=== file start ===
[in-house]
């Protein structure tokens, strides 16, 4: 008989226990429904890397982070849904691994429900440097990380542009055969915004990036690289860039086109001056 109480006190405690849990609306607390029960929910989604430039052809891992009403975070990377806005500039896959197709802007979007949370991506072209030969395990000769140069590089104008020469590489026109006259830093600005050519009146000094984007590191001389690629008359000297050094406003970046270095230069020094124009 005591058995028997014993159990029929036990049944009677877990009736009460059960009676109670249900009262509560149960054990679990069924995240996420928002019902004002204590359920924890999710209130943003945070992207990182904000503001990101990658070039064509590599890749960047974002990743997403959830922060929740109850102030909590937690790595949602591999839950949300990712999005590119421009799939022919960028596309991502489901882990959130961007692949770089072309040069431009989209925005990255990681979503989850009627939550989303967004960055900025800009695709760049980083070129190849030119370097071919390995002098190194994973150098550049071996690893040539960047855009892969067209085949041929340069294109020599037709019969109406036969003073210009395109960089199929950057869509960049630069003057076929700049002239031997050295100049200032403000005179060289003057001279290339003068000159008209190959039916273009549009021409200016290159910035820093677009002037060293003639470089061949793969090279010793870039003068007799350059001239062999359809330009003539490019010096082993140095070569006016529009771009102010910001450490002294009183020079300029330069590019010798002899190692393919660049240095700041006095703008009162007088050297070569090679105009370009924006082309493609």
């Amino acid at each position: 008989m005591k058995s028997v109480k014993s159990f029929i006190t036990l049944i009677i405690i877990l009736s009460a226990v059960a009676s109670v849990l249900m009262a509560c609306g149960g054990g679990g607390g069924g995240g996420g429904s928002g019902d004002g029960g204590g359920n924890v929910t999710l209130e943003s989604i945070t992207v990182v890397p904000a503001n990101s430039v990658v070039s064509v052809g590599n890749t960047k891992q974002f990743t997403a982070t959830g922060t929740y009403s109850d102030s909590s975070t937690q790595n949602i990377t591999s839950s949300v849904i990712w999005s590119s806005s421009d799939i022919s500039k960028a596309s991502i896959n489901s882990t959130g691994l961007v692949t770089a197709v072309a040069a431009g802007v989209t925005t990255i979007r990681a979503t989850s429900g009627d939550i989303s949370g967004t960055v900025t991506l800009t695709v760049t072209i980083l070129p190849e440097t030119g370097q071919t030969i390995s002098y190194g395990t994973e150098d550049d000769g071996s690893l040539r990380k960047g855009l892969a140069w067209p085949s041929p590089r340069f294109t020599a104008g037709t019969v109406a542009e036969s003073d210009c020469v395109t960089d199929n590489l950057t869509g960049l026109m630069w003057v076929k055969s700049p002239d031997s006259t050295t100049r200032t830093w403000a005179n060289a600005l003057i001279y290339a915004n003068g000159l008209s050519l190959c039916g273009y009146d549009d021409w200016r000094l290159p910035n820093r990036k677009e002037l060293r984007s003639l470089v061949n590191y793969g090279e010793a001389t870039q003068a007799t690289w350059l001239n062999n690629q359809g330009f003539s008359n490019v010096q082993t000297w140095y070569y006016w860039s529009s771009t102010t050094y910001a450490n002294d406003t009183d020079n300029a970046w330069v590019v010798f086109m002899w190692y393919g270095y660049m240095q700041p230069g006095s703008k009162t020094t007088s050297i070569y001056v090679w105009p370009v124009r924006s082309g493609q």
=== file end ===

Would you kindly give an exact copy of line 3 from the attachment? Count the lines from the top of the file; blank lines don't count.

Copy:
């Amino acid at each position: 008989m005591k058995s028997v109480k014993s159990f029929i006190t036990l049944i009677i405690i877990l009736s009460a226990v059960a009676s109670v849990l249900m009262a509560c609306g149960g054990g679990g607390g069924g995240g996420g429904s928002g019902d004002g029960g204590g359920n924890v929910t999710l209130e943003s989604i945070t992207v990182v890397p904000a503001n990101s430039v990658v070039s064509v052809g590599n890749t960047k891992q974002f990743t997403a982070t959830g922060t929740y009403s109850d102030s909590s975070t937690q790595n949602i990377t591999s839950s949300v849904i990712w999005s590119s806005s421009d799939i022919s500039k960028a596309s991502i896959n489901s882990t959130g691994l961007v692949t770089a197709v072309a040069a431009g802007v989209t925005t990255i979007r990681a979503t989850s429900g009627d939550i989303s949370g967004t960055v900025t991506l800009t695709v760049t072209i980083l070129p190849e440097t030119g370097q071919t030969i390995s002098y190194g395990t994973e150098d550049d000769g071996s690893l040539r990380k960047g855009l892969a140069w067209p085949s041929p590089r340069f294109t020599a104008g037709t019969v109406a542009e036969s003073d210009c020469v395109t960089d199929n590489l950057t869509g960049l026109m630069w003057v076929k055969s700049p002239d031997s006259t050295t100049r200032t830093w403000a005179n060289a600005l003057i001279y290339a915004n003068g000159l008209s050519l190959c039916g273009y009146d549009d021409w200016r000094l290159p910035n820093r990036k677009e002037l060293r984007s003639l470089v061949n590191y793969g090279e010793a001389t870039q003068a007799t690289w350059l001239n062999n690629q359809g330009f003539s008359n490019v010096q082993t000297w140095y070569y006016w860039s529009s771009t102010t050094y910001a450490n002294d406003t009183d020079n300029a970046w330069v590019v010798f086109m002899w190692y393919g270095y660049m240095q700041p230069g006095s703008k009162t020094t007088s050297i070569y001056v090679w105009p370009v124009r924006s082309g493609q």